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    Topic review

    Spinal Locomotion in Cats

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    Submitted by: Ângela Martins


    Locomotion is based on the synchronization between the flexion and extension of the limbs and reflex circuits of the spinal cord.

    1. Introduction

    Locomotion is based on the synchronization between the flexion and extension of the limbs and reflex circuits of the spinal cord. However, the spinal cord alone is not sufficient to enable walking, and the input of the brain centers is also necessary [1]. The alternation between the extension and flexion of the pelvic limbs involves the central pattern generators (CPGs). The CPGs are spinal locomotor circuits with pacemaker proprieties, located in the thoracolumbar spinal cord, which generate bilateral rhythmic and repetitive contractions and relaxations of the flexors and extensor muscles in the absence of descending motor tracts and supraspinal inputs [1][2]. The supraspinal control of the CPGs originates in the nuclei, located in the midbrain (“mesencephalic locomotor region”). These nuclei initiate locomotion by activating the reticulospinal neurons in the brain stem. In cats, there are the following two major descending motor tracts: the medial longitudinal fascicle, with cells originating in the medial pontomedullary reticular formation, and the lateral vestibulospinal tract [3].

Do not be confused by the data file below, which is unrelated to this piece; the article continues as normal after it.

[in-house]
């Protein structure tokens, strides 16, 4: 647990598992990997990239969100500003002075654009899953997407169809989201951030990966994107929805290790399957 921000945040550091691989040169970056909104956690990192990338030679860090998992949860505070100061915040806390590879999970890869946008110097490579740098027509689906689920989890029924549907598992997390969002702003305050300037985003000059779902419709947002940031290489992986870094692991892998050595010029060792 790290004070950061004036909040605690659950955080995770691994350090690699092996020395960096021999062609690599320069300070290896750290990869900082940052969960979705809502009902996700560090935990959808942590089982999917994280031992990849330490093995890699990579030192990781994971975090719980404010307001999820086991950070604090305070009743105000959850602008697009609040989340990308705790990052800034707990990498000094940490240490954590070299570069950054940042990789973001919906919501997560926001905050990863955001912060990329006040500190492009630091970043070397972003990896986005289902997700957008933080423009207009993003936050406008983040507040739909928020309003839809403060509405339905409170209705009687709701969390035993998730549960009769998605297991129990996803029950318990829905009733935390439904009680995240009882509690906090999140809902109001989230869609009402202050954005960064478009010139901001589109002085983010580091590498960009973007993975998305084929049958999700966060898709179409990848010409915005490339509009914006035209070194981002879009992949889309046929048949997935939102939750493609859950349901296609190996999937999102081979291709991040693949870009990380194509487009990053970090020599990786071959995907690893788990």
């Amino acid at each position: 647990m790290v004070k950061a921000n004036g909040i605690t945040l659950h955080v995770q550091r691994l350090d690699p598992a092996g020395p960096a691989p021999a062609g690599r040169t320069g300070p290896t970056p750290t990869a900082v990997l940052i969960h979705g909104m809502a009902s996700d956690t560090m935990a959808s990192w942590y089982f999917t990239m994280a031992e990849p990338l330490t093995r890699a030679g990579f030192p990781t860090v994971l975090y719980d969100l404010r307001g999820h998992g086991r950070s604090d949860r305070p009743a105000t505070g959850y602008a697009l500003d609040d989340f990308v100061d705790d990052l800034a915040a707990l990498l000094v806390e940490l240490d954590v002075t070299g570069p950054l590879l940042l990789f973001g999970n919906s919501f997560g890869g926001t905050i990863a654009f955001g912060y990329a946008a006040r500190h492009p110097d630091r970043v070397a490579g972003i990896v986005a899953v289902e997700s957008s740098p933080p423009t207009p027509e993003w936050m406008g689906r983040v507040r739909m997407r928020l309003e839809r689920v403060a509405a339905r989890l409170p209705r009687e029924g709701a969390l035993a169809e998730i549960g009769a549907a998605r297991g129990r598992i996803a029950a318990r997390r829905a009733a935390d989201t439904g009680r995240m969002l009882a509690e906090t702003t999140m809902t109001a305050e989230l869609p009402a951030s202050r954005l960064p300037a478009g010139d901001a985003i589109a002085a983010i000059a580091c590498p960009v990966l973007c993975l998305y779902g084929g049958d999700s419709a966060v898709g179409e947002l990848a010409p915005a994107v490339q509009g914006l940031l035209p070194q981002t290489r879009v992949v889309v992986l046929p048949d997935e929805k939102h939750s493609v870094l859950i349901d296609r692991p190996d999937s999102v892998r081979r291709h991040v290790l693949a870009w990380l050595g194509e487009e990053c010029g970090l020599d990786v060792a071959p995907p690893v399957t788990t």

Locomotor training after spinal cord injury is based on the principle that sensory stimuli reactivate and reorganize the spinal locomotor circuit [4]. Over the last decade, the expression of hind limb locomotion after Spinal Cord Injury (SCI) at T13 in kittens [5][6] and adult cats has been investigated [7][8]. After 2–3 weeks of land treadmill training, both were able to walk and recover full-weight-bearing. To modulate the flexor–extensor pattern, some researchers suggest the association of pharmacologic management [9][10]. Thus, the adult cat spinal cord, in vivo, was proposed as a classical model in studies of mammalian hindlimb CPGs [11][12][13], allowing the translation of these findings to a clinical setting.

    2. Spinal Locomotion in Cats Following Spinal Cord Injury

    After spinal cord injury, both humans and cats can experience spontaneous recovery that is observed even without functional rehabilitation, and can be explained by the same cellular mechanisms that can occur in spontaneous remodeling [14][15][16]. This makes it difficult to separate, concerning the clinical signs that are indicative of neurological recovery over time, the evolution that is mainly due to the action of rehabilitation training from that of spontaneous recovery [17].